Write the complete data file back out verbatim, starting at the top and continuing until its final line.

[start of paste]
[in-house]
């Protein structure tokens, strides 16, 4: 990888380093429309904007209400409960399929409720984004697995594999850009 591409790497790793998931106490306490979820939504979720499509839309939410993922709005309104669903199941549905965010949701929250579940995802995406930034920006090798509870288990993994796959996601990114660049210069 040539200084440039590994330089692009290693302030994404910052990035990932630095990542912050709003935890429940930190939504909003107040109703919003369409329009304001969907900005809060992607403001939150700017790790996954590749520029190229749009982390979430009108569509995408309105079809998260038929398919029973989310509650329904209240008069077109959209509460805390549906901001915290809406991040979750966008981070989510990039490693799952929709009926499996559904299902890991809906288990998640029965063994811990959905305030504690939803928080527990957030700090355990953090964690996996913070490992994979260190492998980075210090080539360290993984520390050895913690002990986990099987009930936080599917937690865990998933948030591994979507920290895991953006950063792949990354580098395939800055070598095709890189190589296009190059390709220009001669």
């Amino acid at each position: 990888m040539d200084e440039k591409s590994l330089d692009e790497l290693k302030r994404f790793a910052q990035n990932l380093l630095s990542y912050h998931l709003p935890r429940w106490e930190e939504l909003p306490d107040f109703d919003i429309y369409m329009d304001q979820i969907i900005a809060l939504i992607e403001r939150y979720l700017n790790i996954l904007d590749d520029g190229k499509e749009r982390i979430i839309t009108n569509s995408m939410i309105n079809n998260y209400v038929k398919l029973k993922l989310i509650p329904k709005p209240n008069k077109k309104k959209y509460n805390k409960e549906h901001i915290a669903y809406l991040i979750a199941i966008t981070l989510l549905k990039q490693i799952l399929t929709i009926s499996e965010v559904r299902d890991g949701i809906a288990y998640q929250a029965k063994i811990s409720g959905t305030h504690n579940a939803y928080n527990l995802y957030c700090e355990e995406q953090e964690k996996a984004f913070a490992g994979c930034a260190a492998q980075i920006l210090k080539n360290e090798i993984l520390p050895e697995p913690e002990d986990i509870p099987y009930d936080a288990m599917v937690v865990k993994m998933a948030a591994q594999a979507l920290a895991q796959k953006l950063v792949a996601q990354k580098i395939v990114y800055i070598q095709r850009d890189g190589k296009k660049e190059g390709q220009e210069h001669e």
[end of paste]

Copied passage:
[in-house]
């Protein structure tokens, strides 16, 4: 990888380093429309904007209400409960399929409720984004697995594999850009 591409790497790793998931106490306490979820939504979720499509839309939410993922709005309104669903199941549905965010949701929250579940995802995406930034920006090798509870288990993994796959996601990114660049210069 040539200084440039590994330089692009290693302030994404910052990035990932630095990542912050709003935890429940930190939504909003107040109703919003369409329009304001969907900005809060992607403001939150700017790790996954590749520029190229749009982390979430009108569509995408309105079809998260038929398919029973989310509650329904209240008069077109959209509460805390549906901001915290809406991040979750966008981070989510990039490693799952929709009926499996559904299902890991809906288990998640029965063994811990959905305030504690939803928080527990957030700090355990953090964690996996913070490992994979260190492998980075210090080539360290993984520390050895913690002990986990099987009930936080599917937690865990998933948030591994979507920290895991953006950063792949990354580098395939800055070598095709890189190589296009190059390709220009001669």
């Amino acid at each position: 990888m040539d200084e440039k591409s590994l330089d692009e790497l290693k302030r994404f790793a910052q990035n990932l380093l630095s990542y912050h998931l709003p935890r429940w106490e930190e939504l909003p306490d107040f109703d919003i429309y369409m329009d304001q979820i969907i900005a809060l939504i992607e403001r939150y979720l700017n790790i996954l904007d590749d520029g190229k499509e749009r982390i979430i839309t009108n569509s995408m939410i309105n079809n998260y209400v038929k398919l029973k993922l989310i509650p329904k709005p209240n008069k077109k309104k959209y509460n805390k409960e549906h901001i915290a669903y809406l991040i979750a199941i966008t981070l989510l549905k990039q490693i799952l399929t929709i009926s499996e965010v559904r299902d890991g949701i809906a288990y998640q929250a029965k063994i811990s409720g959905t305030h504690n579940a939803y928080n527990l995802y957030c700090e355990e995406q953090e964690k996996a984004f913070a490992g994979c930034a260190a492998q980075i920006l210090k080539n360290e090798i993984l520390p050895e697995p913690e002990d986990i509870p099987y009930d936080a288990m599917v937690v865990k993994m998933a948030a591994q594999a979507l920290a895991q796959k953006l950063v792949a996601q990354k580098i395939v990114y800055i070598q095709r850009d890189g190589k296009k660049e190059g390709q220009e210069h001669e």